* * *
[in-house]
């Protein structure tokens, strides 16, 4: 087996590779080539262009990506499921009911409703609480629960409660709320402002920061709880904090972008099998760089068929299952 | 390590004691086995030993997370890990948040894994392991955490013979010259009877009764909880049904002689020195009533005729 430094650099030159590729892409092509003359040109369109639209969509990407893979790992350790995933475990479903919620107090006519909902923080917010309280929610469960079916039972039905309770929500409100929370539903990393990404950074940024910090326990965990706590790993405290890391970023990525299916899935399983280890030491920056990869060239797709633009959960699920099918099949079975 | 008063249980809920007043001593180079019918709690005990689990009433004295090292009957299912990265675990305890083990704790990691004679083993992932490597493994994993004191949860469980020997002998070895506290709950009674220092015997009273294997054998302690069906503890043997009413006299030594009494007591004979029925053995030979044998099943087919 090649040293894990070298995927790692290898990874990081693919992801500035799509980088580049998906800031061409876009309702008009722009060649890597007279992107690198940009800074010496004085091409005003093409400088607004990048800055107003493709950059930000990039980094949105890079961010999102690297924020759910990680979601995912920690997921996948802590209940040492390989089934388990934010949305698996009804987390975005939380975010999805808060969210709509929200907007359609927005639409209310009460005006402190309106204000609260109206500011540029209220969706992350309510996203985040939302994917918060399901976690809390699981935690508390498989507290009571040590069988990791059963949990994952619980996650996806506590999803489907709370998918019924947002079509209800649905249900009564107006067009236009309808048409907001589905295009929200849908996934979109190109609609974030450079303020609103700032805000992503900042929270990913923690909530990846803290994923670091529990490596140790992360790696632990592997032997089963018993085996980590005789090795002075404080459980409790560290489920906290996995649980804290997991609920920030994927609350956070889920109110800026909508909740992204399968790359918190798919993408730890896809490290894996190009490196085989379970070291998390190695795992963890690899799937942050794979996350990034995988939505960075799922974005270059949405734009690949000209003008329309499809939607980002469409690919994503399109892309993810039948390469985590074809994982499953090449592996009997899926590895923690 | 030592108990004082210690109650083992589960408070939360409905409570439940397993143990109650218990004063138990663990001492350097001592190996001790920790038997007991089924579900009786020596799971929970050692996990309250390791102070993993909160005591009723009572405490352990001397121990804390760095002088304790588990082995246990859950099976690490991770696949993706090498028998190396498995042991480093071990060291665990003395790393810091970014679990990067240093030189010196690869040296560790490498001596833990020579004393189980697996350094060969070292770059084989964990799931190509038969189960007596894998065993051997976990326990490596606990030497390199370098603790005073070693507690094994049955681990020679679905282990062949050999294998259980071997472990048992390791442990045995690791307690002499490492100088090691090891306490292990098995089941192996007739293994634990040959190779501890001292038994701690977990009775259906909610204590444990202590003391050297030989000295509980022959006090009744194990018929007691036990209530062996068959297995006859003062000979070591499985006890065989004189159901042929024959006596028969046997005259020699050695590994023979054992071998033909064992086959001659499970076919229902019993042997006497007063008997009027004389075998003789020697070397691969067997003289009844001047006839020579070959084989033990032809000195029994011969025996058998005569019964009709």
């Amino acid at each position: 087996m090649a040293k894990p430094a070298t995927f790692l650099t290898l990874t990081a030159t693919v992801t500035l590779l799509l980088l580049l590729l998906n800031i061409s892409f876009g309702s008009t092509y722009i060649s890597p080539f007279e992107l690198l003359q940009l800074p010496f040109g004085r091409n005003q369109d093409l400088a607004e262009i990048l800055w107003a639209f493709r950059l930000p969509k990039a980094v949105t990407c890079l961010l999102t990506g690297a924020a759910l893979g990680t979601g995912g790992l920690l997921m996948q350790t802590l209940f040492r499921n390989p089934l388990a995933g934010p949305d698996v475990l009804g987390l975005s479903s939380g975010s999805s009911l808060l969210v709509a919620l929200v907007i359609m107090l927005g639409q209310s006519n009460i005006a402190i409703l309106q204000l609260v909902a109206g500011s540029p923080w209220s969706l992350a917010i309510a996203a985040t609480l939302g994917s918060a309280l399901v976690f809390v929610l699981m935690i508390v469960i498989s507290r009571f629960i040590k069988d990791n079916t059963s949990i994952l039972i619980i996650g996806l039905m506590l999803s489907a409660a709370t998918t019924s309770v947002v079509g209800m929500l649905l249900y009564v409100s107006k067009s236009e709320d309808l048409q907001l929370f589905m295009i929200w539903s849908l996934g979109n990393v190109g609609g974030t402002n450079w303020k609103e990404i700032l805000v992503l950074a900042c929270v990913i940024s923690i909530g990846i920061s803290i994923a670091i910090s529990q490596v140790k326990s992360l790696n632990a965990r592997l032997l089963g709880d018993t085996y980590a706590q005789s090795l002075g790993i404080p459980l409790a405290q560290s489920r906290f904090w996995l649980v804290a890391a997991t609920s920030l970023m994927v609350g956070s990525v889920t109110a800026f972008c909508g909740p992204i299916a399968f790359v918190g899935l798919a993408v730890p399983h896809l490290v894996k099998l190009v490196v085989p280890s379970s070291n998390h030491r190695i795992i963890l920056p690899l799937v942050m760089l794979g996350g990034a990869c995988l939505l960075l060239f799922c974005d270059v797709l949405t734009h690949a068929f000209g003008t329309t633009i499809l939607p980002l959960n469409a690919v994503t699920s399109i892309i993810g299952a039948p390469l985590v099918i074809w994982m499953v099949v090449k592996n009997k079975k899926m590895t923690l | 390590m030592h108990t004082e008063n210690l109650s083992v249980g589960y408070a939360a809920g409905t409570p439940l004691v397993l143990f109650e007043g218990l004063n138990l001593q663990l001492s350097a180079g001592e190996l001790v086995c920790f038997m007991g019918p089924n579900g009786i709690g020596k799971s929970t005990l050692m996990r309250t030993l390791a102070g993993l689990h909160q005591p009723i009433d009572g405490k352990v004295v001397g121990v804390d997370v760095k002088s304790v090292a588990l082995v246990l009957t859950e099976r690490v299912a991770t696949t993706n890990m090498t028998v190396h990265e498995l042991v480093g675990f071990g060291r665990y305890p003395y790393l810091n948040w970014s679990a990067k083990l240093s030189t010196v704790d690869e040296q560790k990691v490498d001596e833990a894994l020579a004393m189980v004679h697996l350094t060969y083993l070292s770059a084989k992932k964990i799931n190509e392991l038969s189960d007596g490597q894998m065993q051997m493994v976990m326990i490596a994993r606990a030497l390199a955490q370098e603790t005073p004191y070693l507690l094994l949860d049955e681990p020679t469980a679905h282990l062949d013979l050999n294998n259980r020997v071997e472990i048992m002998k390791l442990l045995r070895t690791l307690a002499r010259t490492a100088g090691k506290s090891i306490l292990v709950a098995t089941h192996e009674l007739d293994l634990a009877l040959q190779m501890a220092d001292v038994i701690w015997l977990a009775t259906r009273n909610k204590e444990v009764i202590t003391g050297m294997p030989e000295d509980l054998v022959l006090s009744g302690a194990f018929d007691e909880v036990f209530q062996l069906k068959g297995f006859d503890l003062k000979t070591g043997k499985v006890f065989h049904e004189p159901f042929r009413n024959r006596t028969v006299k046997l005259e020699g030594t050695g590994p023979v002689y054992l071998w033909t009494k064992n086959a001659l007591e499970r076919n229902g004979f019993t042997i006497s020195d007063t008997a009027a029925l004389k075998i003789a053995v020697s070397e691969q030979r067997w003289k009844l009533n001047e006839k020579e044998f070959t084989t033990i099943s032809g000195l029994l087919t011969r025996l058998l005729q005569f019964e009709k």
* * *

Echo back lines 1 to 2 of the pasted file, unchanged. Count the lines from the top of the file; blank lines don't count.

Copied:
[in-house]
């Protein structure tokens, strides 16, 4: 087996590779080539262009990506499921009911409703609480629960409660709320402002920061709880904090972008099998760089068929299952 | 390590004691086995030993997370890990948040894994392991955490013979010259009877009764909880049904002689020195009533005729 430094650099030159590729892409092509003359040109369109639209969509990407893979790992350790995933475990479903919620107090006519909902923080917010309280929610469960079916039972039905309770929500409100929370539903990393990404950074940024910090326990965990706590790993405290890391970023990525299916899935399983280890030491920056990869060239797709633009959960699920099918099949079975 | 008063249980809920007043001593180079019918709690005990689990009433004295090292009957299912990265675990305890083990704790990691004679083993992932490597493994994993004191949860469980020997002998070895506290709950009674220092015997009273294997054998302690069906503890043997009413006299030594009494007591004979029925053995030979044998099943087919 090649040293894990070298995927790692290898990874990081693919992801500035799509980088580049998906800031061409876009309702008009722009060649890597007279992107690198940009800074010496004085091409005003093409400088607004990048800055107003493709950059930000990039980094949105890079961010999102690297924020759910990680979601995912920690997921996948802590209940040492390989089934388990934010949305698996009804987390975005939380975010999805808060969210709509929200907007359609927005639409209310009460005006402190309106204000609260109206500011540029209220969706992350309510996203985040939302994917918060399901976690809390699981935690508390498989507290009571040590069988990791059963949990994952619980996650996806506590999803489907709370998918019924947002079509209800649905249900009564107006067009236009309808048409907001589905295009929200849908996934979109190109609609974030450079303020609103700032805000992503900042929270990913923690909530990846803290994923670091529990490596140790992360790696632990592997032997089963018993085996980590005789090795002075404080459980409790560290489920906290996995649980804290997991609920920030994927609350956070889920109110800026909508909740992204399968790359918190798919993408730890896809490290894996190009490196085989379970070291998390190695795992963890690899799937942050794979996350990034995988939505960075799922974005270059949405734009690949000209003008329309499809939607980002469409690919994503399109892309993810039948390469985590074809994982499953090449592996009997899926590895923690 | 030592108990004082210690109650083992589960408070939360409905409570439940397993143990109650218990004063138990663990001492350097001592190996001790920790038997007991089924579900009786020596799971929970050692996990309250390791102070993993909160005591009723009572405490352990001397121990804390760095002088304790588990082995246990859950099976690490991770696949993706090498028998190396498995042991480093071990060291665990003395790393810091970014679990990067240093030189010196690869040296560790490498001596833990020579004393189980697996350094060969070292770059084989964990799931190509038969189960007596894998065993051997976990326990490596606990030497390199370098603790005073070693507690094994049955681990020679679905282990062949050999294998259980071997472990048992390791442990045995690791307690002499490492100088090691090891306490292990098995089941192996007739293994634990040959190779501890001292038994701690977990009775259906909610204590444990202590003391050297030989000295509980022959006090009744194990018929007691036990209530062996068959297995006859003062000979070591499985006890065989004189159901042929024959006596028969046997005259020699050695590994023979054992071998033909064992086959001659499970076919229902019993042997006497007063008997009027004389075998003789020697070397691969067997003289009844001047006839020579070959084989033990032809000195029994011969025996058998005569019964009709």